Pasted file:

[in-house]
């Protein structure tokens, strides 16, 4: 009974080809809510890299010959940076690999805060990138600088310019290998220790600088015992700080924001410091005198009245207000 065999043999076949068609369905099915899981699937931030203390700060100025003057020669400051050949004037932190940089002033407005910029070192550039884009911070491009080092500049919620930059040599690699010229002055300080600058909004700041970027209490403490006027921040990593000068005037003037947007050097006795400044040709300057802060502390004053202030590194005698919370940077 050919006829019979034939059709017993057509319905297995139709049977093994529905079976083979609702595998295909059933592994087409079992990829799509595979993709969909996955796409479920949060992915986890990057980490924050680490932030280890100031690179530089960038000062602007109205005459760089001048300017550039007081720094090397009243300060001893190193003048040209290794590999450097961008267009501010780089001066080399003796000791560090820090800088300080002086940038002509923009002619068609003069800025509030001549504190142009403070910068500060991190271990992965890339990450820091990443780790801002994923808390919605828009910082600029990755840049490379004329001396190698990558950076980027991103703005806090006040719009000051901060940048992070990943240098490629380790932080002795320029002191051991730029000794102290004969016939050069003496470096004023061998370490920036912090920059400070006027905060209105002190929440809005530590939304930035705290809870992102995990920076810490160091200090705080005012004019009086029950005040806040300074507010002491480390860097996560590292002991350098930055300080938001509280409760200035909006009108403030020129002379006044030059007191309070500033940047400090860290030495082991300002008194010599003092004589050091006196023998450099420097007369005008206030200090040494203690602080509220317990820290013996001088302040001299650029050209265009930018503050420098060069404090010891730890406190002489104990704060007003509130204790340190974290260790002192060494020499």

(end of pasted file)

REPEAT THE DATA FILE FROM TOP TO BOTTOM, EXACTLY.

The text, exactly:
[in-house]
């Protein structure tokens, strides 16, 4: 009974080809809510890299010959940076690999805060990138600088310019290998220790600088015992700080924001410091005198009245207000 065999043999076949068609369905099915899981699937931030203390700060100025003057020669400051050949004037932190940089002033407005910029070192550039884009911070491009080092500049919620930059040599690699010229002055300080600058909004700041970027209490403490006027921040990593000068005037003037947007050097006795400044040709300057802060502390004053202030590194005698919370940077 050919006829019979034939059709017993057509319905297995139709049977093994529905079976083979609702595998295909059933592994087409079992990829799509595979993709969909996955796409479920949060992915986890990057980490924050680490932030280890100031690179530089960038000062602007109205005459760089001048300017550039007081720094090397009243300060001893190193003048040209290794590999450097961008267009501010780089001066080399003796000791560090820090800088300080002086940038002509923009002619068609003069800025509030001549504190142009403070910068500060991190271990992965890339990450820091990443780790801002994923808390919605828009910082600029990755840049490379004329001396190698990558950076980027991103703005806090006040719009000051901060940048992070990943240098490629380790932080002795320029002191051991730029000794102290004969016939050069003496470096004023061998370490920036912090920059400070006027905060209105002190929440809005530590939304930035705290809870992102995990920076810490160091200090705080005012004019009086029950005040806040300074507010002491480390860097996560590292002991350098930055300080938001509280409760200035909006009108403030020129002379006044030059007191309070500033940047400090860290030495082991300002008194010599003092004589050091006196023998450099420097007369005008206030200090040494203690602080509220317990820290013996001088302040001299650029050209265009930018503050420098060069404090010891730890406190002489104990704060007003509130204790340190974290260790002192060494020499």